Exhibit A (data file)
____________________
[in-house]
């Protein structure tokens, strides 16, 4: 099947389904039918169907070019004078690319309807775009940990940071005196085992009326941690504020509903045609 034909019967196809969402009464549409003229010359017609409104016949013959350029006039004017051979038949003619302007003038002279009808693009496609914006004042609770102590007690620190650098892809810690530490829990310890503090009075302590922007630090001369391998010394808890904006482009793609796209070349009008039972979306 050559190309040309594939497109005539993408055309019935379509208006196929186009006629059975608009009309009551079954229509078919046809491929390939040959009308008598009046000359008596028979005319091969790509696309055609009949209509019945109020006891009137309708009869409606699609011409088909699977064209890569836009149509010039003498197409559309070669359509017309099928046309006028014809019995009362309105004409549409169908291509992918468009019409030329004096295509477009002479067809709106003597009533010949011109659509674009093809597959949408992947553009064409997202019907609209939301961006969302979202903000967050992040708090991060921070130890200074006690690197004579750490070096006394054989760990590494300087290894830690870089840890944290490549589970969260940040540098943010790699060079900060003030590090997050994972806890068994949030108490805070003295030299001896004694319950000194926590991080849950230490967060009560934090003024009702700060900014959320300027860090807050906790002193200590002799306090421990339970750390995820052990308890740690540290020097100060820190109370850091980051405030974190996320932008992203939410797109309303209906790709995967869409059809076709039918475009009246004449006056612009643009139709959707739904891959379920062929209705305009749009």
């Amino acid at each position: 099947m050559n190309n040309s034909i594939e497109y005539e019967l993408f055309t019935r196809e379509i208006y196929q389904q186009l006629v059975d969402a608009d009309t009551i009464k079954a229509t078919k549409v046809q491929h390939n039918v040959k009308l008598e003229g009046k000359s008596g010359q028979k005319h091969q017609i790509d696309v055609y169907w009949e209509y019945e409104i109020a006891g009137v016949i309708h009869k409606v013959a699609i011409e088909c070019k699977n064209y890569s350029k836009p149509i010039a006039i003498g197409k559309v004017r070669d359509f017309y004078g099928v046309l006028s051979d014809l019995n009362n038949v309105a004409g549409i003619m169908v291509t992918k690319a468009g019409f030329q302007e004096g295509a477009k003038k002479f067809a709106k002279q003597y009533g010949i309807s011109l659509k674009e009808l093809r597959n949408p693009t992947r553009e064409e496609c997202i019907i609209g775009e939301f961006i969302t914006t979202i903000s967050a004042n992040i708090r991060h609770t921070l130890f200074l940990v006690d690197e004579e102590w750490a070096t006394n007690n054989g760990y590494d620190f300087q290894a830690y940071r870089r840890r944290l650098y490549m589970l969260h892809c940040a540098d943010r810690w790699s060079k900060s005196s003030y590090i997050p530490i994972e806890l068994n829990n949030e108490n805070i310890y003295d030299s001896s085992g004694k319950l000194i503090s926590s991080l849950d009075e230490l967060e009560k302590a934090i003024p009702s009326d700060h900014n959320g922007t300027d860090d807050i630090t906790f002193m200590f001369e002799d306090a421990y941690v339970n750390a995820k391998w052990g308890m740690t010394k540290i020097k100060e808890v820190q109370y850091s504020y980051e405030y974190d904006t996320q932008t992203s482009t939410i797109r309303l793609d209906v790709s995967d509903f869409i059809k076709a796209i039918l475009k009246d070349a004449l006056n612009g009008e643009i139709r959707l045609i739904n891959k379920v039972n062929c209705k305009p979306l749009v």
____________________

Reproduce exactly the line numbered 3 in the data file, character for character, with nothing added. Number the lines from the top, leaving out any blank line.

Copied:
């Amino acid at each position: 099947m050559n190309n040309s034909i594939e497109y005539e019967l993408f055309t019935r196809e379509i208006y196929q389904q186009l006629v059975d969402a608009d009309t009551i009464k079954a229509t078919k549409v046809q491929h390939n039918v040959k009308l008598e003229g009046k000359s008596g010359q028979k005319h091969q017609i790509d696309v055609y169907w009949e209509y019945e409104i109020a006891g009137v016949i309708h009869k409606v013959a699609i011409e088909c070019k699977n064209y890569s350029k836009p149509i010039a006039i003498g197409k559309v004017r070669d359509f017309y004078g099928v046309l006028s051979d014809l019995n009362n038949v309105a004409g549409i003619m169908v291509t992918k690319a468009g019409f030329q302007e004096g295509a477009k003038k002479f067809a709106k002279q003597y009533g010949i309807s011109l659509k674009e009808l093809r597959n949408p693009t992947r553009e064409e496609c997202i019907i609209g775009e939301f961006i969302t914006t979202i903000s967050a004042n992040i708090r991060h609770t921070l130890f200074l940990v006690d690197e004579e102590w750490a070096t006394n007690n054989g760990y590494d620190f300087q290894a830690y940071r870089r840890r944290l650098y490549m589970l969260h892809c940040a540098d943010r810690w790699s060079k900060s005196s003030y590090i997050p530490i994972e806890l068994n829990n949030e108490n805070i310890y003295d030299s001896s085992g004694k319950l000194i503090s926590s991080l849950d009075e230490l967060e009560k302590a934090i003024p009702s009326d700060h900014n959320g922007t300027d860090d807050i630090t906790f002193m200590f001369e002799d306090a421990y941690v339970n750390a995820k391998w052990g308890m740690t010394k540290i020097k100060e808890v820190q109370y850091s504020y980051e405030y974190d904006t996320q932008t992203s482009t939410i797109r309303l793609d209906v790709s995967d509903f869409i059809k076709a796209i039918l475009k009246d070349a004449l006056n612009g009008e643009i139709r959707l045609i739904n891959k379920v039972n062929c209705k305009p979306l749009v």